The Newsstand Supply Chain Is Broken. It's Time to Fix It.
The points raised in the following article are my opinions. I would hope that anyone who reads this, and is so inclined, will provide their own thoughts and rebuttal. It will only be through a sharing of ideas and a concerted effort by key members of the supply chain that a workable and sustainable model will emerge. While my focus in the article is on magazines, the book publishers who sell products through magazine wholesalers also have a vested interest in the future of the channel.
MagNet recently reported that final 2013 newsstand magazine sales were $3.119 billion, and that for the sixth year in a row, sales had declined. Contrast that with 2007, when newsstand magazine sales in the U.S. and Canada were nearly $5 billion dollars, having actually increased in both unit and dollar sales over the previous five-year period. Unfortunately, when the economy, home prices, and the stock market plummeted in 2008, the newsstand business went with it, and hasn't recovered since.
Over the last six years, newsstand sales have declined by almost 38%. There are many factors for the falloff. The same category (celebrity titles) that fueled the sales gains in the early- to mid-2000s had the greatest negative impact on the sales decline from 2008 through the end of last year. Consumer shopping habits drastically changed when the economy tanked, with consumers making fewer shopping trips, which affected the weekly titles more than most.
Technological advances and social media have impacted magazine sales, too. In 2010 when the iPad was released, it provided consumers with another vehicle to receive content. By the end of 2013, over 33% of all Americans owned a tablet or e-reader. Facebook had 400 million users in 2010 and now has nearly 1.2 billion users, with over 660 million of those communicating through their pages every day. The explosion of mobile smart phones has also had a huge impact on people's leisure time and their ability to receive content.
When the technological advances became prevalent and consumers changed their method of receiving content, publishers' focus moved towards finding a way to monetize their digital businesses. Yet at the end of 2013 digital sales were less than 3% of total circulation. There was less focus on developing new printed magazines. There was also more publisher emphasis on increasing their low-priced subscription offers, attempting to prop up their rate bases as digital sales floundered and newsstand sales declined. All of these factors have contributed to the newsstand sales drop.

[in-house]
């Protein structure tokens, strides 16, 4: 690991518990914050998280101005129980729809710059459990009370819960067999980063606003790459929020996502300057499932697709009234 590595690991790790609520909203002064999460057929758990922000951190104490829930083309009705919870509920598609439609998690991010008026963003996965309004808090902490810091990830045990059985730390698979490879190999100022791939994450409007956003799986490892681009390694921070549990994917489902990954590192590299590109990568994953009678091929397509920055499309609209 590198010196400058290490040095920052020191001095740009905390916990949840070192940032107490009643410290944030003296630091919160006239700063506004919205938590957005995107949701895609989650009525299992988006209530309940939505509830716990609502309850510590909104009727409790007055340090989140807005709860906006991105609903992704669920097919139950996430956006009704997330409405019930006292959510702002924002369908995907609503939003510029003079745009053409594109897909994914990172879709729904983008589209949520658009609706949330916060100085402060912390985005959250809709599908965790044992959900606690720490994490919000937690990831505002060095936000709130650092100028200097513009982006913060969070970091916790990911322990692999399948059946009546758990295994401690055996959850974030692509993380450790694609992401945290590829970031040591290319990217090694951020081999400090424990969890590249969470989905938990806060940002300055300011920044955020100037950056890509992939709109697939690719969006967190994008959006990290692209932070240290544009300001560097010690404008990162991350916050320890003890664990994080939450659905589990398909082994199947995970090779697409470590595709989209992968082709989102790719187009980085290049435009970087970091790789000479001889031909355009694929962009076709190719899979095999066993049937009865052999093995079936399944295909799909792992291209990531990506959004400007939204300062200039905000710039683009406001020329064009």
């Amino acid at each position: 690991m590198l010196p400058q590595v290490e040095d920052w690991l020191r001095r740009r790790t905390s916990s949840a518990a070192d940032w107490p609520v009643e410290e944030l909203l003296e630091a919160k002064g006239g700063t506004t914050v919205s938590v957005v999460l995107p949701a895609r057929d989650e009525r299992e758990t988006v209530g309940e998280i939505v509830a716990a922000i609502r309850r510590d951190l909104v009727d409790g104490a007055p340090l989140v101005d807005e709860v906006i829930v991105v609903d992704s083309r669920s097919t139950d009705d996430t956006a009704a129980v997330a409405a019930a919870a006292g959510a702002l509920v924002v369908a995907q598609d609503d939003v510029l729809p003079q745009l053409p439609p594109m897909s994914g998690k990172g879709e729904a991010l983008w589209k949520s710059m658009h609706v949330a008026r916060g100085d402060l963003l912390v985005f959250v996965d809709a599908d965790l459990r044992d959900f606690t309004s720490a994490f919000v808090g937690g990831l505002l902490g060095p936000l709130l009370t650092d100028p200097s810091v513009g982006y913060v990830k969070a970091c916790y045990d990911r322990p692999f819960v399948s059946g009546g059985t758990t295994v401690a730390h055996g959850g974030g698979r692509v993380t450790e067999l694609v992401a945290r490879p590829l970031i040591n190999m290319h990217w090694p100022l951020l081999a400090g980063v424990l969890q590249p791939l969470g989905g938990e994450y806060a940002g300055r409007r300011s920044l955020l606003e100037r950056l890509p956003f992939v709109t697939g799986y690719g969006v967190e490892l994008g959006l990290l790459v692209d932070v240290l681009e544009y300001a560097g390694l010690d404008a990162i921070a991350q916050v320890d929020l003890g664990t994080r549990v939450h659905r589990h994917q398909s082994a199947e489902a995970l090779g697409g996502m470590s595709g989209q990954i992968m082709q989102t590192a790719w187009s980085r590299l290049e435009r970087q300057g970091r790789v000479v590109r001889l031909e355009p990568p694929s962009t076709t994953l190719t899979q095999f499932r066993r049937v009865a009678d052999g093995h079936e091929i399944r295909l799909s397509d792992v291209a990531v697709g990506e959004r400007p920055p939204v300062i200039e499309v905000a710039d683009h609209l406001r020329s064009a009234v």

Quite frankly, I find it difficult to envision any reasons that would indicate that the trend won't continue, and that there will be an upswing in newsstand sales. The best that we can hope for, I believe, is a slowing of the annual decline. I do believe that we will continue to see high-priced specials prospering. It is a very positive sign for our business when consumers will spend $10 or more on good quality publications at the newsstand. That category of titles now represents about 11% of all newsstand sales, and continues to grow. The fact that publishers continue to produce these titles that generate little or no advertising revenue and few if any subscription sales must mean that this is a profitable business model. Perhaps there is a lesson to be learned by publishers that newsstand sales would benefit if magazine titles were not sold at such low subscription rates.
The Wholesaler Crunch
All the parties in the supply chain have been affected by the continual newsstand sales decline. Some retailers have deemphasized the category, removing checkout pockets, reducing mainlines, or moving them to low traffic locations in their stores. As mentioned previously, publishers have had to offer lower subscription prices to maintain their advertising rate bases. National distributors have lost revenues, as they receive a brokerage based on newsstand sales. They have all cut back on their personnel in order to maintain a semblance of profitability. Whether or not it makes sense for four different companies to each bill a shrinking number of wholesalers is open to discussion.
However, no channel participant has been affected as much as the wholesaler. It is the wholesaler who picks, packs, and delivers copies to stores, yet receives compensation only if the copies sell. The wholesaler must maintain trucks, drivers, and merchandisers -- all of which become much more expensive on a copy-sold basis when sales decline. In fact, a wholesaler's costs increases as sales weaken, as there are more returns to be handled and scanned back at their warehouse. The wholesaler's business is a high fixed-cost concern that requires many people, large warehouses, and plenty of equipment, whether sales are good or not.